Article as seen on Forbes.com

Some of the most common questions I get are “What do you think of our messaging?” or “What do you think of our new website?” As you might imagine, most of the time what the person wants to hear is validation that they accomplished something great with their efforts. They want me to be so impressed that I’ll write about it in a future article. It should be captured and preserved in a business museum for all to experience for generations to come. However, that’s the worst type of feedback you can get.

I’m fortunate to have received great input from some talented people over the years. These advisors where not shy about giving me their honest input, rather just validating my accomplishment. Rest assured, they’d be brutally honest if there was room for improvement. As a result, they gave me the opportunity to fine tune and improve. There’s a time and place for validation. For example, when your significant other asks “Do I look nice?” they may not actually be seeking brutal honesty at that moment. In that situation, saying they look beautiful or handsome is all that they are seeking. But, this business you are in will not benefit from little white lies that make you feel better.

When You Ask For Advice, Are You Seeking Validation Or Real Input?

What Makes for Great Advice

I just had the pleasure of attending Business Gets Personal featuring Seth Godin, Gary Vaynerchuk, and Dave Ramsey in New York. Part of the program was a “hot-seat” session where business owners shared their challenge and sought advice from the talented panel. It would have been easy for the speakers to have said “Good job. I think you’re on the right track.” When the husband and wife team from the Goulet Pen Company asked about strategies for growing their already successful company, Seth Godin asked “Why do you want to grow? Bigger isn’t always better?” When asked about how to engage millennials, Gary Vaynerchuk said “Just ask them! Go up to them and ask what they enjoy and motivates them?” (OK – I paraphrased Gary’s comments a bit – those you know him will understand what I mean). The bottom line is that the speakers challenged the entrepreneur about the underlying questions even before they considered the answer. Dave Ramsey suggested that the best way to deal with problem employees is to not hire them in the first place. He said “Hire slow and fire fast.” Gary had a slightly different take when he said “Hire fast, and fire fast.” The value in their responses was the contradiction in itself. Each presented their opinion, leaving it to the business owner to make an informed decision.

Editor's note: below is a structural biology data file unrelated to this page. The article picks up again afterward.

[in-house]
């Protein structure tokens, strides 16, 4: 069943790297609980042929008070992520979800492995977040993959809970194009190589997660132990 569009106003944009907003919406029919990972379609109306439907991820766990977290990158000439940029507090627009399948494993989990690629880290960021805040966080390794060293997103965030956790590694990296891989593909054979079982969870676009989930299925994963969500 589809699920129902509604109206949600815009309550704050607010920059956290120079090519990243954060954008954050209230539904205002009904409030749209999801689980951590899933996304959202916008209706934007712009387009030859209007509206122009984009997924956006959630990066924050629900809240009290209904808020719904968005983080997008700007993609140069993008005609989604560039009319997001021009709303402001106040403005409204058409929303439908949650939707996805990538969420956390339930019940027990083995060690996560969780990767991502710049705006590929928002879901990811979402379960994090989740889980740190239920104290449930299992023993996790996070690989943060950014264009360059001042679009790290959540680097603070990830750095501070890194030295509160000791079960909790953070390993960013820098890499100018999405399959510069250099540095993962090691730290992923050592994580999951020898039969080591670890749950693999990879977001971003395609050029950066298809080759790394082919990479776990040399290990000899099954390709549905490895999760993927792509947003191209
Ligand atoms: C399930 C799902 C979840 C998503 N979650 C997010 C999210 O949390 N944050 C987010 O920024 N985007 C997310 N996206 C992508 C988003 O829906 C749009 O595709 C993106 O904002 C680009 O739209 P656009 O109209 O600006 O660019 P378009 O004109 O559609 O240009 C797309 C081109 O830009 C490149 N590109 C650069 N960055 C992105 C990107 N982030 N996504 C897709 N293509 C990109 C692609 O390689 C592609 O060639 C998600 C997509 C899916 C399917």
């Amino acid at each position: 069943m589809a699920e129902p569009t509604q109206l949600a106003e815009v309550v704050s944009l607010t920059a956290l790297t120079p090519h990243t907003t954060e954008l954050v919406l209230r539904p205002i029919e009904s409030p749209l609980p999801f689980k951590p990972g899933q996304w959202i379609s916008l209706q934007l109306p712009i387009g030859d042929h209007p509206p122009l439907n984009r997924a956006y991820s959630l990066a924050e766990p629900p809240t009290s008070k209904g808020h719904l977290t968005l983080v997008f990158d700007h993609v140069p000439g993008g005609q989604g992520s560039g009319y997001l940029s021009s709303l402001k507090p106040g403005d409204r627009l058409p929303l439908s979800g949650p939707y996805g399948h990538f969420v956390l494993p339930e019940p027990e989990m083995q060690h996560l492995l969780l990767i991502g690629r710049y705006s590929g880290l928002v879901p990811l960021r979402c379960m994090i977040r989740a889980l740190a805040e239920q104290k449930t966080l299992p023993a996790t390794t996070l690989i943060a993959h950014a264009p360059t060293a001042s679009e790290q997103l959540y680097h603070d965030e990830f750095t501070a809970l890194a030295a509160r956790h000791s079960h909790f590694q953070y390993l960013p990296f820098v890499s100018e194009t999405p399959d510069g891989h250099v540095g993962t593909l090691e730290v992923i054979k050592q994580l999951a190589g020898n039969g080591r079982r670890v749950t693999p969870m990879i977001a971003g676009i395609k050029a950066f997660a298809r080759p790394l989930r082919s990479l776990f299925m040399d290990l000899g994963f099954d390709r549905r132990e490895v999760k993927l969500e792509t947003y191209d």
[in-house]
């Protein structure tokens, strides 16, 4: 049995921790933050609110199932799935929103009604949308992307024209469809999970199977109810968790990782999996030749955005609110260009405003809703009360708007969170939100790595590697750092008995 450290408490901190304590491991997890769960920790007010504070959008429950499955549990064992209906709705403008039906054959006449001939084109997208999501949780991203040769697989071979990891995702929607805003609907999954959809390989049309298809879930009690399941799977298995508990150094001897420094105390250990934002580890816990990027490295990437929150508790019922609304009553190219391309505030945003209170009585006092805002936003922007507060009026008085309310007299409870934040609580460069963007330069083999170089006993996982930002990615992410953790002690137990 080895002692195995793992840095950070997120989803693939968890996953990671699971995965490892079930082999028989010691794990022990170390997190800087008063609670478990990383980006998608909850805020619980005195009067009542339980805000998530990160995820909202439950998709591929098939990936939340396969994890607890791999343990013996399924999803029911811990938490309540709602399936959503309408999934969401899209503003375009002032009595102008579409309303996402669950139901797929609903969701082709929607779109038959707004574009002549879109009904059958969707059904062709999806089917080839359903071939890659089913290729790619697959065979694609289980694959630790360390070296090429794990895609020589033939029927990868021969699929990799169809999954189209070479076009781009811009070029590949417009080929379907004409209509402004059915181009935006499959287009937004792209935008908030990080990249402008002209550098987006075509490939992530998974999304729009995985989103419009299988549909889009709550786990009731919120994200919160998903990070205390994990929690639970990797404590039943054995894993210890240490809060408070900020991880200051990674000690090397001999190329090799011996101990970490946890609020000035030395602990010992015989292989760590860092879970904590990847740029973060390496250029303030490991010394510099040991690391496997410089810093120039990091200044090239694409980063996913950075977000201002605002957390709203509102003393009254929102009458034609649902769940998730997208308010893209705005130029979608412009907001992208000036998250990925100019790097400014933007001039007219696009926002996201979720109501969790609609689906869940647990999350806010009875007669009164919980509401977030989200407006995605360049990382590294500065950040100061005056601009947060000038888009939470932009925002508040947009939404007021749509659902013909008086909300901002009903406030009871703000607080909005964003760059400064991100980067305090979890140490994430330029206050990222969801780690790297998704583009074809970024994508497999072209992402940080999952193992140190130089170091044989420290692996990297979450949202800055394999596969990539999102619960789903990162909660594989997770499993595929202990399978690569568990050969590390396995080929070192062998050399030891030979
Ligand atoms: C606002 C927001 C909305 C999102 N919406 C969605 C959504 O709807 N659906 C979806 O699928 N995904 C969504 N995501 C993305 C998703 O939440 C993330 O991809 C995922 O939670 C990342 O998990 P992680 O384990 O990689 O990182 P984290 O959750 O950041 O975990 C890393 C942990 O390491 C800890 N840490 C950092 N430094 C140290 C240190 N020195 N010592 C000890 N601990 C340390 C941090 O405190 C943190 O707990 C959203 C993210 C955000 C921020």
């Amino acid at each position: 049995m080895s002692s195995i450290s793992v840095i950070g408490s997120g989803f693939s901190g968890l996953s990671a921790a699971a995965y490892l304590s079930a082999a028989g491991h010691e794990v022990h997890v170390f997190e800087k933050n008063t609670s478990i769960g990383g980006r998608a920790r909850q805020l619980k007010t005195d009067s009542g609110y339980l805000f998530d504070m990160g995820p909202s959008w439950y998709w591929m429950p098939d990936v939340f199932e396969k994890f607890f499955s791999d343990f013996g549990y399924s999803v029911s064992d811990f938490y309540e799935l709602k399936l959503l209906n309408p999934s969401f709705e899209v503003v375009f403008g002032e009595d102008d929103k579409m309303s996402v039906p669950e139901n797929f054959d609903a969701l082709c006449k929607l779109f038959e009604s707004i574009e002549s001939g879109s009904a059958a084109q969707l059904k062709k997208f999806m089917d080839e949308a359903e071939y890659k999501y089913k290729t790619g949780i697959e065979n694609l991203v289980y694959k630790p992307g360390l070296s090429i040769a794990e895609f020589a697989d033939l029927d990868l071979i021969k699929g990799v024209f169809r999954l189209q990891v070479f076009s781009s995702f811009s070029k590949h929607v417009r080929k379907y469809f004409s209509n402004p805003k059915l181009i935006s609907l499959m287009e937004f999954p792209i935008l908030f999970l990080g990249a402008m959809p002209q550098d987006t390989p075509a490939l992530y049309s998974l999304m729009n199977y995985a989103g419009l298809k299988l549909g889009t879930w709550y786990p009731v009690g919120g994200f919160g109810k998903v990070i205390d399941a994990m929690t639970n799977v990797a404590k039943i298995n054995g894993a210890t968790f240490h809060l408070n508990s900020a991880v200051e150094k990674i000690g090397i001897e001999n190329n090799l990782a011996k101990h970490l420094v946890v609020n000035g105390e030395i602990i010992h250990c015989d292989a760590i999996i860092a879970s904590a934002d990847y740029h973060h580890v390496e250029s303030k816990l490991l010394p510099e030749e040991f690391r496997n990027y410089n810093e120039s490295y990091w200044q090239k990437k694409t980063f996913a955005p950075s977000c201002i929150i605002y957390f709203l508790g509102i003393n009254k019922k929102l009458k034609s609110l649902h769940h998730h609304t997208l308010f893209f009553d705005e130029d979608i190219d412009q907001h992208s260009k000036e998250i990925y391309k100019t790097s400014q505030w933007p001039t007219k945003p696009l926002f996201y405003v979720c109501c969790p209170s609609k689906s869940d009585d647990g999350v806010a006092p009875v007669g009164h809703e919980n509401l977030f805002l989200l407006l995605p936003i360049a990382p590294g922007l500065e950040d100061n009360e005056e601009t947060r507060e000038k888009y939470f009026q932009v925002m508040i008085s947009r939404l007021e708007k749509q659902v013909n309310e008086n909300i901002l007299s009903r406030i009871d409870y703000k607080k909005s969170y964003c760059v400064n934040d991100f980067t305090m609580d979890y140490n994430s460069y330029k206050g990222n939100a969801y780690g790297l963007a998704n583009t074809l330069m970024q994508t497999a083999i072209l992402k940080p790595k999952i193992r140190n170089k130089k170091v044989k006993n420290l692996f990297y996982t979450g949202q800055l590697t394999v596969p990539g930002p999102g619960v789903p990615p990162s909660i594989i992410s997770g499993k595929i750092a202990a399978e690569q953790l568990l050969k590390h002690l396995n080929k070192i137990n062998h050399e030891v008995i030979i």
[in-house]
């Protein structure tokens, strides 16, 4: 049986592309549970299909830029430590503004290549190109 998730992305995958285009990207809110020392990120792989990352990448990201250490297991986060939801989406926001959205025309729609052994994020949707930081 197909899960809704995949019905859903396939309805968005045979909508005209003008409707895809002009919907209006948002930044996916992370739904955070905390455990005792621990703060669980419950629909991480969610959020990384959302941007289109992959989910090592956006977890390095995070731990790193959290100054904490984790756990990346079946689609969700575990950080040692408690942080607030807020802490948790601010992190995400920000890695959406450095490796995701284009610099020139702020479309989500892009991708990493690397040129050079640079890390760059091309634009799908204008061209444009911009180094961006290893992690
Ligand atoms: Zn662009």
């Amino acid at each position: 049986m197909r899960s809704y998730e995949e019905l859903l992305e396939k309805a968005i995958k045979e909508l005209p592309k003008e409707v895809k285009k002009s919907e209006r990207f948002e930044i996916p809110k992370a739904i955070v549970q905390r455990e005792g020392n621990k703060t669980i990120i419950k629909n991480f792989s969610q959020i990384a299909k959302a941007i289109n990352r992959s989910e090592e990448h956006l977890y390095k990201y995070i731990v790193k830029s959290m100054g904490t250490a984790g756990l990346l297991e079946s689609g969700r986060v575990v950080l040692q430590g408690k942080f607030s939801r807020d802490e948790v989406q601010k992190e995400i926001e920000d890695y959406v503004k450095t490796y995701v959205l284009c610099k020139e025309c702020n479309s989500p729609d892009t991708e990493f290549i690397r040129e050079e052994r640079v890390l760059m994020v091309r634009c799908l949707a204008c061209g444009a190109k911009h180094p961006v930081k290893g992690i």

Too often, though, we just want someone to say how great we are.

Tough Love Makes You Better

Each time I come off of a stage after speaking, I have a pretty good sense of how I did. I am fortunate to consistently get high marks from audiences. Still, the first question I ask after every session is “What could have made it better?” Earlier this year, I was speaking at an event in Baltimore, Maryland. After an enthusiastic response to the session, many audience members came up to me to express their appreciation. I thanked each of them and asked what could have made it better. Many people in sequence said “It was great. I wouldn’t change a thing.” Joe Mechlinski, Bestselling author of Grow Regardless, CEO of Entrequest, and respected guru on growing and developing professional talent, was also in the audience. When I asked Joe immediately said “When you shared this one story, what if you had then asked the audience if they could think of a time in their recent past when they faced a similar situation?” Joe was absolutely right. It was a missed opportunity. Each time I present that concept today, I ask the question Joe suggested. I always smile when I see the audience have the “Aha moment” that I was missing before.

After the first Remarkable Growth Experience that we hosted in January 2014, we were flattered that 85% of the attendees said it was the best event they had attended. One of the participants, Owen Blevins of Focus Inbound wrote a detailed review of the event. In his article, he had a section called “What Could Use Some Attention.” He noted that the workbook was not up to the caliber of the rest of the two days. As you might imagine, that’s where we have focused our time for the upcoming program in November. Plus, with so many returning members, we know we have to raise the bar in each area even higher than before.

How Can You Get Good Advice

If you agree with the points above, that’s not enough. Here are some ideas about what you need to do to create an environment for valuable feedback.

  1. Surround Yourself With Contradiction: If you want everyone to agree with you, just invest in mirrors instead of people. Surround yourself with people with diversified backgrounds, perspectives, and risk profiles. In my prior business, I drove the business with one pedal, the accelerator. My COO preferred the brake. It was a valuable balance. When I said we should run, he would ask “in which direction and for what purpose?”
  2. Encourage Dissention: Employees and partners need to feel safe that their honest feedback won’t lead to resentment. Welcome their input.
  3. Respond with “Thank You” Remember that you are asking for input, not seeding authority. When you get input, just say “Thank you.” After you receive all of your input, then you can decide which advice makes the most sense for you and your business.

Getting validation might make you feel better in the short run, but critical advice is incredibly valuable and hard to find. Value those relationships and you might find yourself achieving outrageous success.

It’s Your Turn

When has candid, critical feedback helped you? When have you been asked for input knowing the other person just wanted validation? What happened?